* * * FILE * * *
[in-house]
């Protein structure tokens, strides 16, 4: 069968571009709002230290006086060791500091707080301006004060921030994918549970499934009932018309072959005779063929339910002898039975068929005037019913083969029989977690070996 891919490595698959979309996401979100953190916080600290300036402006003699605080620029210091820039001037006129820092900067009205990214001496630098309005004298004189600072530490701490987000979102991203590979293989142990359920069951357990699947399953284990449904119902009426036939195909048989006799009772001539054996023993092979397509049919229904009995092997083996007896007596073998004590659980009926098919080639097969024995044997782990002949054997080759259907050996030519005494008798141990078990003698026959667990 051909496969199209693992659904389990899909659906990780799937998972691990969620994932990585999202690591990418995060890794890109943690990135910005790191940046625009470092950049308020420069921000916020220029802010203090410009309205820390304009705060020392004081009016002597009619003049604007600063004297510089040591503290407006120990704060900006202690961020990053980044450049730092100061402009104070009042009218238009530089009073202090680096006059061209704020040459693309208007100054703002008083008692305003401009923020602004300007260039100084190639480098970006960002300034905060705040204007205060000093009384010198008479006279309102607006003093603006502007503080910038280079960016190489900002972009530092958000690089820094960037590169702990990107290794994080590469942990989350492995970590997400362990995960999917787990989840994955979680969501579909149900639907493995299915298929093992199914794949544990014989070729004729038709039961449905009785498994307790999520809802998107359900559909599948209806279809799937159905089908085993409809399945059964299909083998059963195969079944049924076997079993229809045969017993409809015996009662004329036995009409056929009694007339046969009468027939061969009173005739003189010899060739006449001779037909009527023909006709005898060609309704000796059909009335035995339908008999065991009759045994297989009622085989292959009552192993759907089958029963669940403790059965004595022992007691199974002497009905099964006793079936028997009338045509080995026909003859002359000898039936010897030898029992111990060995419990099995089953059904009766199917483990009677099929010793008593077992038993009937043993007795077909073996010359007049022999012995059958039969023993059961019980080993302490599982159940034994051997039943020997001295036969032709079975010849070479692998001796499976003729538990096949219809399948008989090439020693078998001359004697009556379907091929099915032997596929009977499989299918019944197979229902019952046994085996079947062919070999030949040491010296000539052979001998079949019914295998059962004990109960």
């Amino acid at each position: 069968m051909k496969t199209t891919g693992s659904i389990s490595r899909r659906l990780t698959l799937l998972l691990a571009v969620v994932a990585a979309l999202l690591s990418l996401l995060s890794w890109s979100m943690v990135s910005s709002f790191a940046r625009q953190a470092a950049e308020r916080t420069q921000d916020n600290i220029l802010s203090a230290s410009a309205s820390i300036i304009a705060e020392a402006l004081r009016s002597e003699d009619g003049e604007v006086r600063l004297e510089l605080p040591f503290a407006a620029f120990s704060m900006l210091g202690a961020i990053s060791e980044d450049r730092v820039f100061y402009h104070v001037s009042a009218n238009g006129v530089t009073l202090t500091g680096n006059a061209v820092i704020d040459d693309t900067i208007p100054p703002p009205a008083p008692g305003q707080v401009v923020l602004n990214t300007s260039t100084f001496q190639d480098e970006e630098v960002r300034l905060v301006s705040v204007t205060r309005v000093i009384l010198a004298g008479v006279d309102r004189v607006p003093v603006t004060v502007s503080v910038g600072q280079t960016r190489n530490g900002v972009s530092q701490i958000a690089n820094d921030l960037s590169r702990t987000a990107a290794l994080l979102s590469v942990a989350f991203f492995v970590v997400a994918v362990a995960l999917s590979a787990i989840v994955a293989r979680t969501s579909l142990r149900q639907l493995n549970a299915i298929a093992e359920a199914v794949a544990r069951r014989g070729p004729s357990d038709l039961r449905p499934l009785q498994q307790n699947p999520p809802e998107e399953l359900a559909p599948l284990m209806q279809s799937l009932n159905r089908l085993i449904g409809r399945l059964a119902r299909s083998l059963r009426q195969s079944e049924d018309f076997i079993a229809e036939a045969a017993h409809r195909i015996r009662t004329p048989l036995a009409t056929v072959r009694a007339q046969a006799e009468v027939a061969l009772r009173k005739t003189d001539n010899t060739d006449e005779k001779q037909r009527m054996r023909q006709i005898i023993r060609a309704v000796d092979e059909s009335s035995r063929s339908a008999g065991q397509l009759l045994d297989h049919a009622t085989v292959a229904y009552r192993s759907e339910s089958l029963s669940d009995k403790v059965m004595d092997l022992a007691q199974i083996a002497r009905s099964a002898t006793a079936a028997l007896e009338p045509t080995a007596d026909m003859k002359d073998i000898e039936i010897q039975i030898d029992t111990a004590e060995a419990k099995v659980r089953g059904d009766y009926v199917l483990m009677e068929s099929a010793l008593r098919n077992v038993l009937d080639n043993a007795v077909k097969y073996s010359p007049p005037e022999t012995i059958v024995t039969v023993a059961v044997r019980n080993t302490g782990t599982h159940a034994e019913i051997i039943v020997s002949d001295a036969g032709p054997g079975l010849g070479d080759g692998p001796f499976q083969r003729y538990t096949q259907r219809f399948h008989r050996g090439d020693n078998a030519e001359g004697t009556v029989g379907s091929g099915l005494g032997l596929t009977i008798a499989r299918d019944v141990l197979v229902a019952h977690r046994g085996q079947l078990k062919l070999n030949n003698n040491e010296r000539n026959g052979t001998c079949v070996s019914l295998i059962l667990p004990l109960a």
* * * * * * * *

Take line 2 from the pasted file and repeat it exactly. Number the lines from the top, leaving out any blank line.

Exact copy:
């Protein structure tokens, strides 16, 4: 069968571009709002230290006086060791500091707080301006004060921030994918549970499934009932018309072959005779063929339910002898039975068929005037019913083969029989977690070996 891919490595698959979309996401979100953190916080600290300036402006003699605080620029210091820039001037006129820092900067009205990214001496630098309005004298004189600072530490701490987000979102991203590979293989142990359920069951357990699947399953284990449904119902009426036939195909048989006799009772001539054996023993092979397509049919229904009995092997083996007896007596073998004590659980009926098919080639097969024995044997782990002949054997080759259907050996030519005494008798141990078990003698026959667990 051909496969199209693992659904389990899909659906990780799937998972691990969620994932990585999202690591990418995060890794890109943690990135910005790191940046625009470092950049308020420069921000916020220029802010203090410009309205820390304009705060020392004081009016002597009619003049604007600063004297510089040591503290407006120990704060900006202690961020990053980044450049730092100061402009104070009042009218238009530089009073202090680096006059061209704020040459693309208007100054703002008083008692305003401009923020602004300007260039100084190639480098970006960002300034905060705040204007205060000093009384010198008479006279309102607006003093603006502007503080910038280079960016190489900002972009530092958000690089820094960037590169702990990107290794994080590469942990989350492995970590997400362990995960999917787990989840994955979680969501579909149900639907493995299915298929093992199914794949544990014989070729004729038709039961449905009785498994307790999520809802998107359900559909599948209806279809799937159905089908085993409809399945059964299909083998059963195969079944049924076997079993229809045969017993409809015996009662004329036995009409056929009694007339046969009468027939061969009173005739003189010899060739006449001779037909009527023909006709005898060609309704000796059909009335035995339908008999065991009759045994297989009622085989292959009552192993759907089958029963669940403790059965004595022992007691199974002497009905099964006793079936028997009338045509080995026909003859002359000898039936010897030898029992111990060995419990099995089953059904009766199917483990009677099929010793008593077992038993009937043993007795077909073996010359007049022999012995059958039969023993059961019980080993302490599982159940034994051997039943020997001295036969032709079975010849070479692998001796499976003729538990096949219809399948008989090439020693078998001359004697009556379907091929099915032997596929009977499989299918019944197979229902019952046994085996079947062919070999030949040491010296000539052979001998079949019914295998059962004990109960």